Ajuan Mance

Ajuan Mance is a Professor of African American literature at Mills College. A lifelong artist and writer, she works in acrylic on paper and canvas, ink on paper and, for the 1001 Black Men project, ink on paper and digital collage. Ajuan’s comics and zines include The Ancestors’ Juneteenth, A Blues for Black Santa, the Gender Studies comic book series, and 1001 Black Men, featuring images from the online portrait series of the same name. Ajuan has participated in solo and group exhibitions from the Bay Area to Brooklyn. Both her scholarly writings and her art explore the relationship between race, gender, and representation. Ajuan is partly inspired by her teaching and research in U.S. Black literature and history. Her most recent scholarly book, Before Harlem: An Anthology of African-American Literature from the Long Nineteenth Century, was published in 2016. Her art has appeared in a number of publications and media sites, including The Women’s Review of Books, Cog Magazine, The San Francisco Chronicle, The New York Times, Buzzfeed.com, BET.com, SFGate.com, and KPIX.com. Her comics have appeared in the Alphabet and We’re Still Here anthologies, from Stacked Deck Press and the upcoming Drawing Power anthology, from Abrams Press.

Black Girls Create: What do you create?

In my work as a Professor in the English Department at Mills College, I describe myself as a literary historian of the Black nineteenth century. This means I teach and write about U.S. Black writers of the 1800s.

In my work as an artist, I create comics, paintings, drawings, and illustrations that use humor and lots of bright colors to explore the complexity of race and gender in the 21st century.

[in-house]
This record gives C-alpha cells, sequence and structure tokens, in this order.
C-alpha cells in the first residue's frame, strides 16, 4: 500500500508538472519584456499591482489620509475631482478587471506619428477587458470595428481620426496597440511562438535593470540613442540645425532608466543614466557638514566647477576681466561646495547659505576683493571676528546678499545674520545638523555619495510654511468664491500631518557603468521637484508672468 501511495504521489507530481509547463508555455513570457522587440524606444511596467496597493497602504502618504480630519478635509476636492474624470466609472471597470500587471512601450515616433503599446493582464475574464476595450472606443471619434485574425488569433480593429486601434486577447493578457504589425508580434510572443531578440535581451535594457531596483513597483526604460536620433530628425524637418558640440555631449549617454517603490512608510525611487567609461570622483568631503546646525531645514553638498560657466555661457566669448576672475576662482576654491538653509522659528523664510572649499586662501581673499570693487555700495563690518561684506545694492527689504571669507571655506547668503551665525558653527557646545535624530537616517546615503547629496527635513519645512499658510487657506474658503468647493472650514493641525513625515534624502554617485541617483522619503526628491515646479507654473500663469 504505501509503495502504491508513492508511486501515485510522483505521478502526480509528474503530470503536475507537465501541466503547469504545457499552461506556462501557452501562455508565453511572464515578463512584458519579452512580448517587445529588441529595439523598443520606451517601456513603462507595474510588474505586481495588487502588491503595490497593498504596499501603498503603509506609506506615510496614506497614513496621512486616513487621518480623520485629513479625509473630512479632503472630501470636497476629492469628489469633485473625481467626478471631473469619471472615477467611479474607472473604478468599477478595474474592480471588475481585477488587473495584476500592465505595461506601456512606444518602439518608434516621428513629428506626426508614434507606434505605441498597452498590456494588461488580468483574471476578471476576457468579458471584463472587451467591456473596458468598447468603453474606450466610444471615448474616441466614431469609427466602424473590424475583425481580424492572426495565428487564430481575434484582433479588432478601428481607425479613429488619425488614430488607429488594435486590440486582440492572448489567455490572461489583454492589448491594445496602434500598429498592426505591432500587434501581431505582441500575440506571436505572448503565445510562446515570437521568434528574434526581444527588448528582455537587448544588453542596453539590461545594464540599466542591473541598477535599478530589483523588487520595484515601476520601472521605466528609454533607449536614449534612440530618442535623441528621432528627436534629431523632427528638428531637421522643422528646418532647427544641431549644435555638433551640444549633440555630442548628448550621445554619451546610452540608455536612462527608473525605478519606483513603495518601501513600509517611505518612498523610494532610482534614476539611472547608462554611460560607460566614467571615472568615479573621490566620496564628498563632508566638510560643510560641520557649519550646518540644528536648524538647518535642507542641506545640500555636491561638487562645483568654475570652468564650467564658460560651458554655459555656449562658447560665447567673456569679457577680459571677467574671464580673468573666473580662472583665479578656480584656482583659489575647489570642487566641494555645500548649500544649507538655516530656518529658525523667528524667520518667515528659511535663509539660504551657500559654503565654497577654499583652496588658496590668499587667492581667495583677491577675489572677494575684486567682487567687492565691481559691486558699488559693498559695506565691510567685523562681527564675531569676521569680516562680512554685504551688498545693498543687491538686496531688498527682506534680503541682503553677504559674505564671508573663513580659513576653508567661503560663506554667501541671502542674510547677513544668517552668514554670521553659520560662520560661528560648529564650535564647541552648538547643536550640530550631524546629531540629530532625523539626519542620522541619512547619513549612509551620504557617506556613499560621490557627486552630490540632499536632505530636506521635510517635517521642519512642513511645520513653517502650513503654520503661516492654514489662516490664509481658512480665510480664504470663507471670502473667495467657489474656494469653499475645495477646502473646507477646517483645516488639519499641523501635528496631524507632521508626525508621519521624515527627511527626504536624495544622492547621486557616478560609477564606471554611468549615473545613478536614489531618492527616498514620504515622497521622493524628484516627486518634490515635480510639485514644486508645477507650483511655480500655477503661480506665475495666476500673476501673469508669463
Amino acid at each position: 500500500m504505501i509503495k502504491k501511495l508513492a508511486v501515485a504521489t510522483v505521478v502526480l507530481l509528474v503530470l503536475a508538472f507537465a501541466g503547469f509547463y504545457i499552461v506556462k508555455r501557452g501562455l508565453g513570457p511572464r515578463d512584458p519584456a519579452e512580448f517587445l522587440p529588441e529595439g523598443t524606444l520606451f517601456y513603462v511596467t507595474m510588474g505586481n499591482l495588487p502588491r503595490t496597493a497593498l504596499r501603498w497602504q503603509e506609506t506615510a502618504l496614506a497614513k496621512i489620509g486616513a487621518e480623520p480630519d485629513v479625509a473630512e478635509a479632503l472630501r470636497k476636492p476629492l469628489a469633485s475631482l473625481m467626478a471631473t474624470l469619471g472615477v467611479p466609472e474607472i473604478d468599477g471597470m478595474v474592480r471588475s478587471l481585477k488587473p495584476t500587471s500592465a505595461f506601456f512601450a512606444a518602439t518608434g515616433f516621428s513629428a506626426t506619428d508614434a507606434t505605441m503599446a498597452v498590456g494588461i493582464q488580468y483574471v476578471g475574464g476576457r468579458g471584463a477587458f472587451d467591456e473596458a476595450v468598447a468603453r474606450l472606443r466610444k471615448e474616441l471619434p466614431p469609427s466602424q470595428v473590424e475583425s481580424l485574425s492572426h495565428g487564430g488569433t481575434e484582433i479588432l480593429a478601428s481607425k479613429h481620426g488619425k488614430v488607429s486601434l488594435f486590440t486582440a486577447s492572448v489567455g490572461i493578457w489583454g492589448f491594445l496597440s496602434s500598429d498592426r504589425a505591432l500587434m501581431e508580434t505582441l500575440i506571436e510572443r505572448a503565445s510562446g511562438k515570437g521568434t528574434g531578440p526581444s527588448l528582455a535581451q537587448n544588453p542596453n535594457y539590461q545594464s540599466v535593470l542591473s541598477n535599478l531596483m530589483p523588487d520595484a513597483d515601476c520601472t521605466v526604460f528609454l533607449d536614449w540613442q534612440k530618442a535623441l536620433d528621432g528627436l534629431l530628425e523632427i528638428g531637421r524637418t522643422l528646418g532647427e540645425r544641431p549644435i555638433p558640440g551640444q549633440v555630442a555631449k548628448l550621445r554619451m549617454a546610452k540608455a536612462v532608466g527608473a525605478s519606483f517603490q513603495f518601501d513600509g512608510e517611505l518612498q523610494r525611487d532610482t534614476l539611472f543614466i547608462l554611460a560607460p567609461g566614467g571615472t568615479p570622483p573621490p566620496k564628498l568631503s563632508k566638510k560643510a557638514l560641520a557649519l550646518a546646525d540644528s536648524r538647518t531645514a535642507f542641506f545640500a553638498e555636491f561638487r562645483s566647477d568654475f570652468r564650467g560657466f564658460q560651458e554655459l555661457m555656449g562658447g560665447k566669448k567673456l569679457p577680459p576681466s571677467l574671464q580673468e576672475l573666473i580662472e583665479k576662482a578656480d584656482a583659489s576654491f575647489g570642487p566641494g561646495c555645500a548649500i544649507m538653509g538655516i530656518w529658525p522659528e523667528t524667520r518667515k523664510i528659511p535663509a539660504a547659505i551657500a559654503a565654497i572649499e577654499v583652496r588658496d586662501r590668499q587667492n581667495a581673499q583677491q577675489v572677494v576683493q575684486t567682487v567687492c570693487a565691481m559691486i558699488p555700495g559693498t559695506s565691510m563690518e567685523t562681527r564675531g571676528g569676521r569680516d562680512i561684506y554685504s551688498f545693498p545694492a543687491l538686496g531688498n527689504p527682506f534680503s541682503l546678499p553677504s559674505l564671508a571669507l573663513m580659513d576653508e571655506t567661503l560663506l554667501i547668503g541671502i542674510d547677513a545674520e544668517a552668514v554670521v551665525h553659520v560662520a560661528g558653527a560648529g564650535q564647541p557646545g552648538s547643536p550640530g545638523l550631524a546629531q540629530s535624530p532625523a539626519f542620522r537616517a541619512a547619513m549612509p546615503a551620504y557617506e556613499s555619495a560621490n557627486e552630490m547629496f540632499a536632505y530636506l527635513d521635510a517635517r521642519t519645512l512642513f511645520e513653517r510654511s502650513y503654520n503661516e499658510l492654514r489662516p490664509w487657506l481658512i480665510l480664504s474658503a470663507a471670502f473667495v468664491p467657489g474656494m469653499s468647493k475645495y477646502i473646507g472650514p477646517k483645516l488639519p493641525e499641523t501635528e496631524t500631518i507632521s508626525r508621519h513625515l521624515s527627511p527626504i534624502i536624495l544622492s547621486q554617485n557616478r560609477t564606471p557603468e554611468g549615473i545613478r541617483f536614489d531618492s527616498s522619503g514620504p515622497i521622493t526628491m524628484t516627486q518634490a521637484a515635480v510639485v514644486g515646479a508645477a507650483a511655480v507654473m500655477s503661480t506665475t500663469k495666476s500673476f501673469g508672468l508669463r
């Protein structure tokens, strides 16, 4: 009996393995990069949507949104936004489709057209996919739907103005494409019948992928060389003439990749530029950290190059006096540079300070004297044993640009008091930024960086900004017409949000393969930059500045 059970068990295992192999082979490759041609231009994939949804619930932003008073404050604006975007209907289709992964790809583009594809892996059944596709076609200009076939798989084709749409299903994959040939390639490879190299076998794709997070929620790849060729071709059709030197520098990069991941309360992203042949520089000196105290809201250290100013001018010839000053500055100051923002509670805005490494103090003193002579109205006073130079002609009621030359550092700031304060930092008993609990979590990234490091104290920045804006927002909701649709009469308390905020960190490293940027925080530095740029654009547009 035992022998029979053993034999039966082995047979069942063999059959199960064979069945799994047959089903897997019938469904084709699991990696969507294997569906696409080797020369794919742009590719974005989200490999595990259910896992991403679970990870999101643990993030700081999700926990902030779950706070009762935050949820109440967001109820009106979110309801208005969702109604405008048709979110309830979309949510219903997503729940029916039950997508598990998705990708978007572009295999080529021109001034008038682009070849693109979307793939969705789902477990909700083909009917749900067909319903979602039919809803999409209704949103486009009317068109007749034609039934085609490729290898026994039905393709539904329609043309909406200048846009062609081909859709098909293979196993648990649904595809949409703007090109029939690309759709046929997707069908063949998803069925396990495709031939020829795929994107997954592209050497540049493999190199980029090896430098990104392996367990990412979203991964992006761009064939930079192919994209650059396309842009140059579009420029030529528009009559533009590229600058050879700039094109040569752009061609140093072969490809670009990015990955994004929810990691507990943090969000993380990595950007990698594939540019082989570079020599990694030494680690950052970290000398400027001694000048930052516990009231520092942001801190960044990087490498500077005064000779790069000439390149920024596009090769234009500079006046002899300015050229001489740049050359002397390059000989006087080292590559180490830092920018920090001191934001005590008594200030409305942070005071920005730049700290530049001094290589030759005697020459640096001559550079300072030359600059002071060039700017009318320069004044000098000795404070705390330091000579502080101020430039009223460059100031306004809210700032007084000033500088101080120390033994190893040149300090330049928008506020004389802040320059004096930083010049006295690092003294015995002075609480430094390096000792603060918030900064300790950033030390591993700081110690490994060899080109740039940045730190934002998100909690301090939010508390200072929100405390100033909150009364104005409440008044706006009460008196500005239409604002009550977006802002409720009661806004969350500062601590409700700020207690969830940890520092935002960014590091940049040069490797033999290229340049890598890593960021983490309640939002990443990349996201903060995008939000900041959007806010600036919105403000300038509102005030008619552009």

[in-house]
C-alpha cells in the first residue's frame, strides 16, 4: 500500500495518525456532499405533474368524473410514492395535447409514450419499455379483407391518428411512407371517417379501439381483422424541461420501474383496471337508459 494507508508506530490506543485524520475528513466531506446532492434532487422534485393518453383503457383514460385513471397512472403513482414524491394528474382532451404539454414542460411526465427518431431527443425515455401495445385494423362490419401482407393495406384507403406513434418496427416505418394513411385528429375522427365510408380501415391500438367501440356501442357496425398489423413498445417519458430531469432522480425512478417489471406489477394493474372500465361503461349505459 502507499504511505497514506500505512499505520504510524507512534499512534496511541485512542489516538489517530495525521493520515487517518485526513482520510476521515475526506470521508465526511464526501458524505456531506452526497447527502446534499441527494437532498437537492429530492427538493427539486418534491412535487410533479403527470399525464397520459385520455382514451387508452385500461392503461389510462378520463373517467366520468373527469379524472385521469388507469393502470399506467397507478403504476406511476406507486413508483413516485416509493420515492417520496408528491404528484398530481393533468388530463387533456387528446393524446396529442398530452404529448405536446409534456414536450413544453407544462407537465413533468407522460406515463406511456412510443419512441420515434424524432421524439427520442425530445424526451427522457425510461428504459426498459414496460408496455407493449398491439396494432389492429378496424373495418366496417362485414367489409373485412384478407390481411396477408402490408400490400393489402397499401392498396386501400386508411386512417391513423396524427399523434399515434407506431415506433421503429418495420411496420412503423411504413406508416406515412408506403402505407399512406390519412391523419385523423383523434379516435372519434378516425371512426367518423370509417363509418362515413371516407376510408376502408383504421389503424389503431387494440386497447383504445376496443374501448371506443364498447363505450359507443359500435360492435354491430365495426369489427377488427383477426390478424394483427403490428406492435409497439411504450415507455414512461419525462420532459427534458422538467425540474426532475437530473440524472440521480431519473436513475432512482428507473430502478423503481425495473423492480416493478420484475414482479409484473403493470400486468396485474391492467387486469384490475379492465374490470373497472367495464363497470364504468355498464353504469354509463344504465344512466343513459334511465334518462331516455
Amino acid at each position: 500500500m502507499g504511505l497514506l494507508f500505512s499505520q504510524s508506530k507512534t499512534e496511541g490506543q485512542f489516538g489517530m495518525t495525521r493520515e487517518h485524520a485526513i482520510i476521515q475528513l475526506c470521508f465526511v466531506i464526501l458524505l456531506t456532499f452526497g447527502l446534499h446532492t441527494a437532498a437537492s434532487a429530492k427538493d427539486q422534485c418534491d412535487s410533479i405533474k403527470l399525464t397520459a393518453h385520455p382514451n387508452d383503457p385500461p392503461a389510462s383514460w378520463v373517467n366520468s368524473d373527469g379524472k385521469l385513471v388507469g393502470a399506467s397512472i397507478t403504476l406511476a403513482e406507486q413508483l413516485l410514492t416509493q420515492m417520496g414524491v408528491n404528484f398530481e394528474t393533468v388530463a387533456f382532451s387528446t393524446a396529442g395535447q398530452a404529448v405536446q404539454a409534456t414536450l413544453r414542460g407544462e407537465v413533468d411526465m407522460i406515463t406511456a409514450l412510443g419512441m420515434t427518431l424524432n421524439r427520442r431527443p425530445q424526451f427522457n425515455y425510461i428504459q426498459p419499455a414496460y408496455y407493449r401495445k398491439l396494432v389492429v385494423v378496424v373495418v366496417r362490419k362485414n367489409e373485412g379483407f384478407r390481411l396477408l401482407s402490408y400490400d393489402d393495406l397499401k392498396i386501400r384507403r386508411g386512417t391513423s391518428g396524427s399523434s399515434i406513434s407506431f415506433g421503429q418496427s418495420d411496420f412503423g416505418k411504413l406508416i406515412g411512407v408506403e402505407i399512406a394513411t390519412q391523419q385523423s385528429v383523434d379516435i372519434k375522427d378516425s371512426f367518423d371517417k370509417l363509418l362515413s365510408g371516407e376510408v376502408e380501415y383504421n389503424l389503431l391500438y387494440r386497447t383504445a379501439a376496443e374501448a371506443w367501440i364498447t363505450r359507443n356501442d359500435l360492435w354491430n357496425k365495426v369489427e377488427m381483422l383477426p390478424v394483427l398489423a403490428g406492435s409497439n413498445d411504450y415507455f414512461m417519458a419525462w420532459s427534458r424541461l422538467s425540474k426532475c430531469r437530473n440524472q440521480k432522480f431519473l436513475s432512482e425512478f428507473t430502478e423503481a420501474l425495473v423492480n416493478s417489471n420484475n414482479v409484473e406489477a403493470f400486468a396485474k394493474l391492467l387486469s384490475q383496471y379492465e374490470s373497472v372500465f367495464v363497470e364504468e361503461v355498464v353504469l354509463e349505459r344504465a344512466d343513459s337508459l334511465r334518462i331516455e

BGC: Why do you create?

In all honesty, I create because it’s what I’ve always done. Some of my earliest memories are memories of making art. I’ve often said that I’ve been an artist almost as long as I’ve been Black; and when you’ve been drawing and painting for that long, art simply becomes part of the way you experience and process your world. I don’t think it’s an exaggeration for me say that art helps me understand who I am.

BGC: Who is your audience?

There are two answers to this question. The first is that I create the art I want to see in the world, and I hope it resonates with other people. That said, while my art is really, truly for all audiences who find it compelling, I feel especially accountable to the people I depict in my work; and those are, for the most part, Black people and communities of color. In my comics and zines, I also depict the experiences of queer and trans folks of color, and I hope that these communities find my works relatable and reflective of some of their experiences.

BGC: Who or what inspired you to do what you do? Who or what continues to inspire you?

I take a lot of inspiration from people who are thriving in their art practice and who are creating work that I love. I try to learn from those who are doing some of the things I want to do. I am very much inspired by those artists who are doing interesting figurative work, as well as those who are using comics and other visual media to tell stories that center the experiences of people of color. Some living artists whose careers I actively follow are the visual artists Kerry James Marshall, Kara Walker, Iona Rozeal Brown, Paula Scher, and Mickalene Thomas. I am also very much inspired by the work of the comic creators John Jennings (co-creator of the graphic novel version of Octavia Butler’s Kindred), Thi Bui, Jimmie Robinson (some of whose work is set in the Bay Area), Spike Trotman, and Jillian Tamaki. I could list a whole lot more, but I’ll stop there.

By the same token I don’t know if I’d call it inspiration, but I was very much motivated as a developing artist by the support of my mom and dad. Even as an elementary and middle school student, my parents took my art as seriously as I did. I grew up in the New York area, and they took me to museums where I could study the work of others. They also took me to buy my supplies at the same stores where art school students shopped. All of this helped me to think of myself as a professional, even at a very young age.

BGC: What inspired you to become an English professor?

As an undergraduate, I was very much focused on earning an MFA and becoming a professor of creative writing. One day, though, one of my former advisors, Suzanne Woods, pulled me aside to discuss my plans for graduate school. She encouraged me to apply to PhD programs in English and to become a literature professor. She even told me where to apply. I changed course (away from the MFA), and I’ve never looked back.